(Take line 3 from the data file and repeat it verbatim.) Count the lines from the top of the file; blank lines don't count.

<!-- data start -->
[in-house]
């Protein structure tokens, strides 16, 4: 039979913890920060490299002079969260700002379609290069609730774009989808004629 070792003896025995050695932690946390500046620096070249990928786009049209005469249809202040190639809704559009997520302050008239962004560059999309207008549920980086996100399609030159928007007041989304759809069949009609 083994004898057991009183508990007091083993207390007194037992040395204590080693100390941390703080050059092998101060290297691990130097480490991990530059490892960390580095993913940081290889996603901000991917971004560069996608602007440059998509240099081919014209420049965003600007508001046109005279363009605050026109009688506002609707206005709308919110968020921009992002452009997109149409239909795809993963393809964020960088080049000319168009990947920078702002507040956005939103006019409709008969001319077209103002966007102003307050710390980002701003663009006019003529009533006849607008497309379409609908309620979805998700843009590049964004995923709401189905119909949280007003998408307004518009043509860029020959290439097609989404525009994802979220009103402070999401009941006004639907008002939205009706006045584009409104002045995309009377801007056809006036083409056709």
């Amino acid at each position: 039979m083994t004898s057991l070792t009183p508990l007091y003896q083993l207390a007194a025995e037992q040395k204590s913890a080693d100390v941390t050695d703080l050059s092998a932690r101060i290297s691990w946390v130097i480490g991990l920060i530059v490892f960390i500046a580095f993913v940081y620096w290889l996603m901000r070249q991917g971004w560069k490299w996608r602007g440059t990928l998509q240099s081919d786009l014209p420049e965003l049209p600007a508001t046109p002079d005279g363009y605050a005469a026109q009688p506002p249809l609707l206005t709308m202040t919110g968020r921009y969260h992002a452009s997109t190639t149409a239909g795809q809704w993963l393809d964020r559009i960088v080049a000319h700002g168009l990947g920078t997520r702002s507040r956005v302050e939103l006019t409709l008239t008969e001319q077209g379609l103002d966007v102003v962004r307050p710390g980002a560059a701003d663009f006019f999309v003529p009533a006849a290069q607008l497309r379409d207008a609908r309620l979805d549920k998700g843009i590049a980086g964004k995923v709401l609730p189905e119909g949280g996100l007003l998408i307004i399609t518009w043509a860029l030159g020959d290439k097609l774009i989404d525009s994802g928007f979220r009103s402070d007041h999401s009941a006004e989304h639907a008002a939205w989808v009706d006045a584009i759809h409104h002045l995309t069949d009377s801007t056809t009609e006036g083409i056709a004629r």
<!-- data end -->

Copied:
């Amino acid at each position: 039979m083994t004898s057991l070792t009183p508990l007091y003896q083993l207390a007194a025995e037992q040395k204590s913890a080693d100390v941390t050695d703080l050059s092998a932690r101060i290297s691990w946390v130097i480490g991990l920060i530059v490892f960390i500046a580095f993913v940081y620096w290889l996603m901000r070249q991917g971004w560069k490299w996608r602007g440059t990928l998509q240099s081919d786009l014209p420049e965003l049209p600007a508001t046109p002079d005279g363009y605050a005469a026109q009688p506002p249809l609707l206005t709308m202040t919110g968020r921009y969260h992002a452009s997109t190639t149409a239909g795809q809704w993963l393809d964020r559009i960088v080049a000319h700002g168009l990947g920078t997520r702002s507040r956005v302050e939103l006019t409709l008239t008969e001319q077209g379609l103002d966007v102003v962004r307050p710390g980002a560059a701003d663009f006019f999309v003529p009533a006849a290069q607008l497309r379409d207008a609908r309620l979805d549920k998700g843009i590049a980086g964004k995923v709401l609730p189905e119909g949280g996100l007003l998408i307004i399609t518009w043509a860029l030159g020959d290439k097609l774009i989404d525009s994802g928007f979220r009103s402070d007041h999401s009941a006004e989304h639907a008002a939205w989808v009706d006045a584009i759809h409104h002045l995309t069949d009377s801007t056809t009609e006036g083409i056709a004629r």